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Forum:Hardware & Flown Items
Topic:KickSat: Your personal spacecraft in space
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The Big Picture

My goal is to bring down the huge cost of spaceflight, allowing anyone from a curious high school student or basement tinkerer to a professional scientist to explore what has until now been the exclusive realm of governments and large companies. By shrinking the spacecraft, we can fit more into a single launch slot and split the costs many ways. I want to make it easy enough and affordable enough for anyone to explore space.

You can find out more about the Sprite concept here and from the following articles: Popular Science, Discovery News, IEEE Spectrum and Centauri Dreams.

Sprites are the size of a couple of postage stamps but have solar cells, a radio transceiver, and a microcontroller (tiny computer) with memory and sensors - many of the capabilities a bigger spacecraft would have, just scaled down. This first version can't do much more than transmit its name and a few bits of data — think of it as a shrunken down Sputnik — but future versions could include any type of sensor that will fit, from thermometers to cameras.

KickSat is a CubeSat - a standardized small satellite that we can easily launch. It is designed to carry hundreds or even thousands of Sprites into space and deploy them in low Earth orbit. The Sprites will be housed inside KickSat in several spring-loaded stacks and held in place by a lid. A radio signal transmitted from our ground station will command the lid to open, releasing the Sprites as free-flying spacecraft.

The Mission

After the Sprites are deployed from KickSat, we will track them and record their radio signals using a worldwide network of amateur ground stations to demonstrate their communication capabilities. We will also gather data on how long the Sprites stay in orbit and how well their electronics hold up in the harsh space environment.

Because we will only launch KickSat into a low-altitude orbit, we can guarantee that all of the Sprites will re-enter the Earth's atmosphere within a few days or weeks, leaving no trace of space debris. KickSat itself will last somewhat longer, but should burn up in the atmosphere within a few months.

Read more about Kicksat and how to get your own replica Sprite spacecraft as a souvenir: KickSat.org

Rocket ChrisThat's nice and this idea might change future space flights and low budget missions...

But how do Zac and his team separate each beeping of the Sprite sats? Does every mini sat has his own frequency? No one of these tiny sats has a propulsion. How will they be coordinated after deploy? There will just be a cloud of Sprites and every tiny sprite will beep.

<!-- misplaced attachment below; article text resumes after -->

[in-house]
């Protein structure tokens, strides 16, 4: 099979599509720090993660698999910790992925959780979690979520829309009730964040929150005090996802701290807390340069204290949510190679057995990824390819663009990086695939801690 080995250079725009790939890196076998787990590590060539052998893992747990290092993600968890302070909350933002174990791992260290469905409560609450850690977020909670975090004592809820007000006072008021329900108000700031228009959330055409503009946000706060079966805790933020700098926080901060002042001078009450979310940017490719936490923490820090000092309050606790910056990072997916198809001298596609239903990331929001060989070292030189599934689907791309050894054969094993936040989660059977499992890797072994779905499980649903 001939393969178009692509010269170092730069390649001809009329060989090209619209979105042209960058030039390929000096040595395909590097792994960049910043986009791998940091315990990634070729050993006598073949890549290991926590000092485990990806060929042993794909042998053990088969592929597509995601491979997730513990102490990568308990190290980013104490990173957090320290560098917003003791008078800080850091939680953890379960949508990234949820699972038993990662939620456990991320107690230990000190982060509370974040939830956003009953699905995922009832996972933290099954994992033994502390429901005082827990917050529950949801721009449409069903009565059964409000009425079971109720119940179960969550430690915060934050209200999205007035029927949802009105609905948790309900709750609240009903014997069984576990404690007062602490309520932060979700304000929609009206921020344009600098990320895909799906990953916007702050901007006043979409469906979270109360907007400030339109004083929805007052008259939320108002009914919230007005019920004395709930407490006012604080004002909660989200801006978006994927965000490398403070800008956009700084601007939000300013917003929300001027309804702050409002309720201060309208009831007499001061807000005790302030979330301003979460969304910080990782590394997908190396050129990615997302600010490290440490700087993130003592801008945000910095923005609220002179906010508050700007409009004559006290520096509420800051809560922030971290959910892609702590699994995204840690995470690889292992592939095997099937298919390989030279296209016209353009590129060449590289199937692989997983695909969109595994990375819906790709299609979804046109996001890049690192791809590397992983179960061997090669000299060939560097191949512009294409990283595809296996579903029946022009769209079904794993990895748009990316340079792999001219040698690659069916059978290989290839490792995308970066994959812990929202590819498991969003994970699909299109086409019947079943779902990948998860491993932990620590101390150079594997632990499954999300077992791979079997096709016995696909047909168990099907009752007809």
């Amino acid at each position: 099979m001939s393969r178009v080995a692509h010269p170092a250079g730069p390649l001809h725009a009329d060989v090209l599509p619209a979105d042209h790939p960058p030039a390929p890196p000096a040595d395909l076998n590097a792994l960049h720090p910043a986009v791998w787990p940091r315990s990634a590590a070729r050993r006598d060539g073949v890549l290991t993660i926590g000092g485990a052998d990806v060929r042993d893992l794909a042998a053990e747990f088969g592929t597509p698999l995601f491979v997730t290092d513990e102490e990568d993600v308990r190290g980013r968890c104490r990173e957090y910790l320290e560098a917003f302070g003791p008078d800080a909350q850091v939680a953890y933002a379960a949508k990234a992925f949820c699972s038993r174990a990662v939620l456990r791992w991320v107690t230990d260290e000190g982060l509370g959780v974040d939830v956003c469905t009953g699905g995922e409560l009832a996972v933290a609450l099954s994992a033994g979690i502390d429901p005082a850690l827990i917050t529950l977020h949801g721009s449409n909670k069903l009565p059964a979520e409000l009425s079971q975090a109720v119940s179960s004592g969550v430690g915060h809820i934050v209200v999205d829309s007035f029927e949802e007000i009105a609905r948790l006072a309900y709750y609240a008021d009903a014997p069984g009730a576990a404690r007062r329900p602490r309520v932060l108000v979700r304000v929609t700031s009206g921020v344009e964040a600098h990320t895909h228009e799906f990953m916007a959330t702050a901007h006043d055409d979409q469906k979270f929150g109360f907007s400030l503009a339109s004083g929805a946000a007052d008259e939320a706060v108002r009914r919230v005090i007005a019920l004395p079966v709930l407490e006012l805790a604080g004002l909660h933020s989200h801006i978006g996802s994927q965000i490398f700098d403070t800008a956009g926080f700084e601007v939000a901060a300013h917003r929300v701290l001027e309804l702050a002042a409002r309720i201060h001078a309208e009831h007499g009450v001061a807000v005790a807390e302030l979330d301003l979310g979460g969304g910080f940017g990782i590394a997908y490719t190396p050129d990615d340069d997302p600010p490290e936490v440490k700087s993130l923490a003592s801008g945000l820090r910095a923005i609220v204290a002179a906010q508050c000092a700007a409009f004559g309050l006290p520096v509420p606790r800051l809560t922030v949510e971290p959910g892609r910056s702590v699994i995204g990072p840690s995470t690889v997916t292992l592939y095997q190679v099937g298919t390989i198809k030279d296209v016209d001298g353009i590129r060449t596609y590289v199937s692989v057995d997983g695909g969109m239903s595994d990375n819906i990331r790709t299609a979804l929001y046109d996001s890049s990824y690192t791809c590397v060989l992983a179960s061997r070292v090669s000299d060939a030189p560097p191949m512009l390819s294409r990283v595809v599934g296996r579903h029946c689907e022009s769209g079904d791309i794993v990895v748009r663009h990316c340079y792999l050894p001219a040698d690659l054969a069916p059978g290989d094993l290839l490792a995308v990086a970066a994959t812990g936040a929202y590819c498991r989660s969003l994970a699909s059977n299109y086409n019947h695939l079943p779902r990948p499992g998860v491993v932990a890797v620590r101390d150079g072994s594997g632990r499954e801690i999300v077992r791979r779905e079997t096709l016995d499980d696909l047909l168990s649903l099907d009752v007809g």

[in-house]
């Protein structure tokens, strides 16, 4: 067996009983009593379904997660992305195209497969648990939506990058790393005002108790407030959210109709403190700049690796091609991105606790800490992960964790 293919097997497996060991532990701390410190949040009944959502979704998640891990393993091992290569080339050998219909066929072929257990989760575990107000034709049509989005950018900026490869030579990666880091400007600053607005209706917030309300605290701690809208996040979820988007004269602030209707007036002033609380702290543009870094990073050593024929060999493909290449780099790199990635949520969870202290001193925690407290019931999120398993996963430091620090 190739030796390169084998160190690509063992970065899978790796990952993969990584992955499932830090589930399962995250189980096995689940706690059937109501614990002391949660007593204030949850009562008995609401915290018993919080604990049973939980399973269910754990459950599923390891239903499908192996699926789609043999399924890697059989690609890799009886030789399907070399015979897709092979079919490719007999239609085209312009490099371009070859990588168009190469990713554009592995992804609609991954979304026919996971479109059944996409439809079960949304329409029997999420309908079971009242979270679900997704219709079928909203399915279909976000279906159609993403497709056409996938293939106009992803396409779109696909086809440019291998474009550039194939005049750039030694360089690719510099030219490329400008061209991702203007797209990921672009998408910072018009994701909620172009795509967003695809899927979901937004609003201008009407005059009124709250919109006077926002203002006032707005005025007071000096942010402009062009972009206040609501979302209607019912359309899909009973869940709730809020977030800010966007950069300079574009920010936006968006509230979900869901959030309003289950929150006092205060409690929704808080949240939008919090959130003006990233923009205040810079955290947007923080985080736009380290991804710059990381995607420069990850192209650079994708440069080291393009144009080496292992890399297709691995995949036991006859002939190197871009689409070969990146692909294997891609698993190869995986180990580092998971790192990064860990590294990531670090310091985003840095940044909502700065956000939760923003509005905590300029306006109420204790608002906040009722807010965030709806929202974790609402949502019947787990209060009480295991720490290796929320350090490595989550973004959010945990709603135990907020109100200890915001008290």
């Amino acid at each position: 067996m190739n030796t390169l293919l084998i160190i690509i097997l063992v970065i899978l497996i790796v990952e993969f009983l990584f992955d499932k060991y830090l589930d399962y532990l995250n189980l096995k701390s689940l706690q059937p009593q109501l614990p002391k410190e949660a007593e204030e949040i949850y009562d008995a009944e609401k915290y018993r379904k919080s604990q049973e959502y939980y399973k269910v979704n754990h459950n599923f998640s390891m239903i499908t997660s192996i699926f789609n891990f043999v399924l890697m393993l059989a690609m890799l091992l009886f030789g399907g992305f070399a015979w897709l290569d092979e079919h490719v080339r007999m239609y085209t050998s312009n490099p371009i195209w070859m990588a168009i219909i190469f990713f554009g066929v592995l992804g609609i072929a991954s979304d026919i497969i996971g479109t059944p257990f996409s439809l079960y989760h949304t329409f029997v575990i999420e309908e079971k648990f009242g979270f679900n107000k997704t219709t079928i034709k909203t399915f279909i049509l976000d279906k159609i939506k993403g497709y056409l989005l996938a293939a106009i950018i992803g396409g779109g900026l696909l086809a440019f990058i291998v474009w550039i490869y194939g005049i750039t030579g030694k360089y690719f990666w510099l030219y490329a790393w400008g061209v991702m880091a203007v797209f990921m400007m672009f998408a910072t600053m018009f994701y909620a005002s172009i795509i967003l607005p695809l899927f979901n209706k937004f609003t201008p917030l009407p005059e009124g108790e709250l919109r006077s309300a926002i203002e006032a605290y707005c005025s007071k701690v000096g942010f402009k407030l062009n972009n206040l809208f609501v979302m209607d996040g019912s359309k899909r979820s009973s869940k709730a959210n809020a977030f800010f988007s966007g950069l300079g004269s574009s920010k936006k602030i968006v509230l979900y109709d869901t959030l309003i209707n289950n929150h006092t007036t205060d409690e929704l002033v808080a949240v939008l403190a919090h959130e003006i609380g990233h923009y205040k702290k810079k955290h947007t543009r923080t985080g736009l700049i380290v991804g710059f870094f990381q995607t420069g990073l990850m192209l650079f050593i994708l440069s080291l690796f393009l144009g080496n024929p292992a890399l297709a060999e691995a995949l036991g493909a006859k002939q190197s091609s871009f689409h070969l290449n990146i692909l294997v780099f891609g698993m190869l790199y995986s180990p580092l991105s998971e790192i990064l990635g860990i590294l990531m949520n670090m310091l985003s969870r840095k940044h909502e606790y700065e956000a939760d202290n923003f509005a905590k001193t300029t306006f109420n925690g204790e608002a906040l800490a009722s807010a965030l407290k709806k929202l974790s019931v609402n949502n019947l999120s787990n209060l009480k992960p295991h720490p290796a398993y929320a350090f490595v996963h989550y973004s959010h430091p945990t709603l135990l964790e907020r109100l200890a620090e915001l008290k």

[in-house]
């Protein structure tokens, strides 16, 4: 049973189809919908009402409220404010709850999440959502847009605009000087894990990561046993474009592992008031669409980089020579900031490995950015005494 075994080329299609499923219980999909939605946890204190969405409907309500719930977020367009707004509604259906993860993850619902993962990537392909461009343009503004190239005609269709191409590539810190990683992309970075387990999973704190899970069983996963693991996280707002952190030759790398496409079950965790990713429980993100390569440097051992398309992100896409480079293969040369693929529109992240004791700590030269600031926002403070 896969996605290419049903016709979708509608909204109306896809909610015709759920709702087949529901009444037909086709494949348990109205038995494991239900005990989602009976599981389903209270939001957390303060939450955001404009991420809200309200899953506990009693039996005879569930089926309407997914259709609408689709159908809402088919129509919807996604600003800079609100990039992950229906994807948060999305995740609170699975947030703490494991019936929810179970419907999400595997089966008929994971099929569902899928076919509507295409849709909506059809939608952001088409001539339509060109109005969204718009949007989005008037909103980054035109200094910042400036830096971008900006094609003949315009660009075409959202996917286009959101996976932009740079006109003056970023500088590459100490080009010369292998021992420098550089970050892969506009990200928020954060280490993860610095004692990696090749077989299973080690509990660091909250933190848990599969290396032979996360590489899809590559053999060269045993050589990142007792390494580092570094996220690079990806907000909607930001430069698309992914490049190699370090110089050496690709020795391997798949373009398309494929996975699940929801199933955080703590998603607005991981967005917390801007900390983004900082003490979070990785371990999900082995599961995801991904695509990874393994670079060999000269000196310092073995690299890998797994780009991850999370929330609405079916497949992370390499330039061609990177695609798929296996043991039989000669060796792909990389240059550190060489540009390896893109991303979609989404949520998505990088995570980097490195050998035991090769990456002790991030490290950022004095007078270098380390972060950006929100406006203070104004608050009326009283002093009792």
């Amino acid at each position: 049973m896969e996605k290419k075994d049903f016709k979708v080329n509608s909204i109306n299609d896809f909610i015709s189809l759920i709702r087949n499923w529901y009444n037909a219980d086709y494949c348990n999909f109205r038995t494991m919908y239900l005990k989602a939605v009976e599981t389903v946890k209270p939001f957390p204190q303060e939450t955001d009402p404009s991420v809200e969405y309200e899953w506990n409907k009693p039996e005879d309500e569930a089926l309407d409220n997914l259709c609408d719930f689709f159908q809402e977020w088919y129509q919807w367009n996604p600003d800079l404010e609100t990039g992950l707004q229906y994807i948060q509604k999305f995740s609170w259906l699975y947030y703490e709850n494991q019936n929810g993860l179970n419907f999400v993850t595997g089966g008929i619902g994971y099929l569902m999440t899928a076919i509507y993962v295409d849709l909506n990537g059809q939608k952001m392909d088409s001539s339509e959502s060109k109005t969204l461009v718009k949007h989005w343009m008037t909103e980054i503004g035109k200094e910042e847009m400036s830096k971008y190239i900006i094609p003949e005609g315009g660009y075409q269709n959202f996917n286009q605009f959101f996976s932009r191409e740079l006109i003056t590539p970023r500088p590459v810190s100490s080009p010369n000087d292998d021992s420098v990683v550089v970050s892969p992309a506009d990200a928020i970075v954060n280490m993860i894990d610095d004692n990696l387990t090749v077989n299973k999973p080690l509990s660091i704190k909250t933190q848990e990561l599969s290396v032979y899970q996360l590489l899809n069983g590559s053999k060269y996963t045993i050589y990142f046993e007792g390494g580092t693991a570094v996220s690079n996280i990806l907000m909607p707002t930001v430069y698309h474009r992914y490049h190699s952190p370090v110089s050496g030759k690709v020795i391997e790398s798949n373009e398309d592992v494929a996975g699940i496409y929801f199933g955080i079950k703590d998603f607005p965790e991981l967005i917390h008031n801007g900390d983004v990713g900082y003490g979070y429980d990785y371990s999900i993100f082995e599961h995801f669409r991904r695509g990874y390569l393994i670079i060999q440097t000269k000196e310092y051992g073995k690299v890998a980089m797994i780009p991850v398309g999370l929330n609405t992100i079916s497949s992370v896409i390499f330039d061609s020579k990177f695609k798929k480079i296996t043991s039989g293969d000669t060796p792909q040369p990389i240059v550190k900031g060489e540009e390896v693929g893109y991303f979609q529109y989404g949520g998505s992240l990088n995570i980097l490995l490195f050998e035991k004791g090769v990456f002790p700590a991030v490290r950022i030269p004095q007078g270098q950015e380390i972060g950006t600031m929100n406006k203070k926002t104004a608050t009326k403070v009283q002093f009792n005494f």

And what is included in the "Own program package"? If the microcontroller is just able to beep your own initials and not a complete message, than it's a little bit sad. But if you're able to greet anyone or just send up a space message and you'll get the recorded loop, than I would join the 1K package...

Robert Pearlman
quote:
Originally posted by Rocket Chris:
Does every mini sat has his own frequency?
From a response posted to the KickSat comments page:
The sprites will all transmit at the same frequency in the 70 cm band (around 435 MHz). We're using CDMA (code division multiple access), where each sprite has it's own unique spreading code, rather than transmitting on separate frequencies. Wikipedia has a decent explanation of how this works
quote:
If the microcontroller is just able to beep your own initials and not a complete message...
From the KickSat FAQ:
How many characters can my initials/message be?

Initials/messages are limited to 4 characters.

If I donate enough to receive a developers kit can I really fly my own code?

Yes. I do need to understand what your code does and make sure that it complies with regulations and fits within technical constraints. I will try to work with developers to resolve issues before launch, however, I reserve the right not to fly code for any reason.

Glint
It is designed to carry hundreds or even thousands of Sprites into space and deploy them in low Earth orbit.
In other words it's like the final frontier for spam, only it's actual space junk hardware in LEO.

Suppose the good thing is that they're guaranteed to re-enter rather quickly.

Guess there's no chance to recover and keep your own personal "flown in space" artifact.

p51
quote:
Originally posted by Glint:
Guess there's no chance to recover and keep your own personal "flown in space" artifact.
That is exactly what I was thinking, and I'm sure several others here as well. I think these commercial operators are missing a key business opportunity to somehow make a satellite that will do a few laps of the Earth then come down somewhere they can retrieve it, and people can pay to put their own items in it.

Yes, I know how tough that would be for a private company to assure it will come down and be able to be recovered. I'm just saying if they could, people would spend big bucks to have an item or two thrown up there.

Robert Pearlman
quote:
Originally posted by Glint:
Guess there's no chance to recover and keep your own personal "flown in space" artifact.
Maybe not... from the KickSat.org comments:
The reentry idea is actually a big part of the research that has gone on with Sprite-sized spacecraft. It turns out that by making the spacecraft very small and thin (slightly smaller than the current Sprite design), they can reenter without getting very hot at all, and can even continue operating and transmitting data all the way through the atmosphere.

There's more information on the idea here and if you want to get into the technical details, check out the paper listed at the bottom of that page, "Length Scaling in Spacecraft Dynamics".

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